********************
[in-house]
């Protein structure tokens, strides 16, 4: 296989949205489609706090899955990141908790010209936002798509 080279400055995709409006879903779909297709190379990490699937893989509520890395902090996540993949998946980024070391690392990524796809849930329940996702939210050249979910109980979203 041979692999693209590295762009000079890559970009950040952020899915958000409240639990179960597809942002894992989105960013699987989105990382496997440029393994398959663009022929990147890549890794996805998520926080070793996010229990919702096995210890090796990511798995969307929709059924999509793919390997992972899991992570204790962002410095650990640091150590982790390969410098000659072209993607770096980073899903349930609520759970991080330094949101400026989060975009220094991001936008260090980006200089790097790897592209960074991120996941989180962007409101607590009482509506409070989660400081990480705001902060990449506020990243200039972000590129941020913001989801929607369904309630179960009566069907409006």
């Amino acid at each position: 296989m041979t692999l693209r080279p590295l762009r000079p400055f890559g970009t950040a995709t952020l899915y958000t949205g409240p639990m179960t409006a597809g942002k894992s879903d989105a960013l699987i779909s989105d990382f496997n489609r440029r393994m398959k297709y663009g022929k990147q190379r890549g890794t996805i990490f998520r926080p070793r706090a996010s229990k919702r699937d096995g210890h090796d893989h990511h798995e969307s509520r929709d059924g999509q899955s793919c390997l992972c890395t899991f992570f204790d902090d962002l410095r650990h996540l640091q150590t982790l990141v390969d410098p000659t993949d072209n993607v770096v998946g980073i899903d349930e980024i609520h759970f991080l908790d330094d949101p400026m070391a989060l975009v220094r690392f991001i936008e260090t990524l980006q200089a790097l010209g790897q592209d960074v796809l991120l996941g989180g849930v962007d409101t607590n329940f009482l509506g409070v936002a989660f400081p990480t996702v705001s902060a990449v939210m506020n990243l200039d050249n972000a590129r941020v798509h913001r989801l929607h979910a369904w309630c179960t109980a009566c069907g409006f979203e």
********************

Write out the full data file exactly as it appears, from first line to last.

[in-house]
């Protein structure tokens, strides 16, 4: 296989949205489609706090899955990141908790010209936002798509 080279400055995709409006879903779909297709190379990490699937893989509520890395902090996540993949998946980024070391690392990524796809849930329940996702939210050249979910109980979203 041979692999693209590295762009000079890559970009950040952020899915958000409240639990179960597809942002894992989105960013699987989105990382496997440029393994398959663009022929990147890549890794996805998520926080070793996010229990919702096995210890090796990511798995969307929709059924999509793919390997992972899991992570204790962002410095650990640091150590982790390969410098000659072209993607770096980073899903349930609520759970991080330094949101400026989060975009220094991001936008260090980006200089790097790897592209960074991120996941989180962007409101607590009482509506409070989660400081990480705001902060990449506020990243200039972000590129941020913001989801929607369904309630179960009566069907409006």
């Amino acid at each position: 296989m041979t692999l693209r080279p590295l762009r000079p400055f890559g970009t950040a995709t952020l899915y958000t949205g409240p639990m179960t409006a597809g942002k894992s879903d989105a960013l699987i779909s989105d990382f496997n489609r440029r393994m398959k297709y663009g022929k990147q190379r890549g890794t996805i990490f998520r926080p070793r706090a996010s229990k919702r699937d096995g210890h090796d893989h990511h798995e969307s509520r929709d059924g999509q899955s793919c390997l992972c890395t899991f992570f204790d902090d962002l410095r650990h996540l640091q150590t982790l990141v390969d410098p000659t993949d072209n993607v770096v998946g980073i899903d349930e980024i609520h759970f991080l908790d330094d949101p400026m070391a989060l975009v220094r690392f991001i936008e260090t990524l980006q200089a790097l010209g790897q592209d960074v796809l991120l996941g989180g849930v962007d409101t607590n329940f009482l509506g409070v936002a989660f400081p990480t996702v705001s902060a990449v939210m506020n990243l200039d050249n972000a590129r941020v798509h913001r989801l929607h979910a369904w309630c179960t109980a009566c069907g409006f979203e």